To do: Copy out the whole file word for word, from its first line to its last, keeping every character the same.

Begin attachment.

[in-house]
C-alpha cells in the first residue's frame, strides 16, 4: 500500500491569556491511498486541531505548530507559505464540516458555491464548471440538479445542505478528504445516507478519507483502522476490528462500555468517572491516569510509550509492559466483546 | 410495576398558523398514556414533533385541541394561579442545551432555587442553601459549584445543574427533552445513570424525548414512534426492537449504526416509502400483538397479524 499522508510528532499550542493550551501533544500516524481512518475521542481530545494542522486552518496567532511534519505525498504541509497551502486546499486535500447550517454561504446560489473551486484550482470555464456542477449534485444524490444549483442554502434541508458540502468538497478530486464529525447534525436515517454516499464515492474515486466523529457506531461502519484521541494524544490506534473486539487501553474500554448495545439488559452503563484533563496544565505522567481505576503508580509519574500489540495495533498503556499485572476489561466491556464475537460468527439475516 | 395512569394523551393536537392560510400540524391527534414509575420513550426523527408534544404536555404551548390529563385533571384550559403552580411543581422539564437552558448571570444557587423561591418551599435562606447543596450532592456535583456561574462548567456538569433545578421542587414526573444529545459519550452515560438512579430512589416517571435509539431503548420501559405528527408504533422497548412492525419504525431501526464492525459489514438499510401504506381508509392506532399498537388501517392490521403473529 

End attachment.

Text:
[in-house]
C-alpha cells in the first residue's frame, strides 16, 4: 500500500491569556491511498486541531505548530507559505464540516458555491464548471440538479445542505478528504445516507478519507483502522476490528462500555468517572491516569510509550509492559466483546 | 410495576398558523398514556414533533385541541394561579442545551432555587442553601459549584445543574427533552445513570424525548414512534426492537449504526416509502400483538397479524 499522508510528532499550542493550551501533544500516524481512518475521542481530545494542522486552518496567532511534519505525498504541509497551502486546499486535500447550517454561504446560489473551486484550482470555464456542477449534485444524490444549483442554502434541508458540502468538497478530486464529525447534525436515517454516499464515492474515486466523529457506531461502519484521541494524544490506534473486539487501553474500554448495545439488559452503563484533563496544565505522567481505576503508580509519574500489540495495533498503556499485572476489561466491556464475537460468527439475516 | 395512569394523551393536537392560510400540524391527534414509575420513550426523527408534544404536555404551548390529563385533571384550559403552580411543581422539564437552558448571570444557587423561591418551599435562606447543596450532592456535583456561574462548567456538569433545578421542587414526573444529545459519550452515560438512579430512589416517571435509539431503548420501559405528527408504533422497548412492525419504525431501526464492525459489514438499510401504506381508509392506532399498537388501517392490521403473529 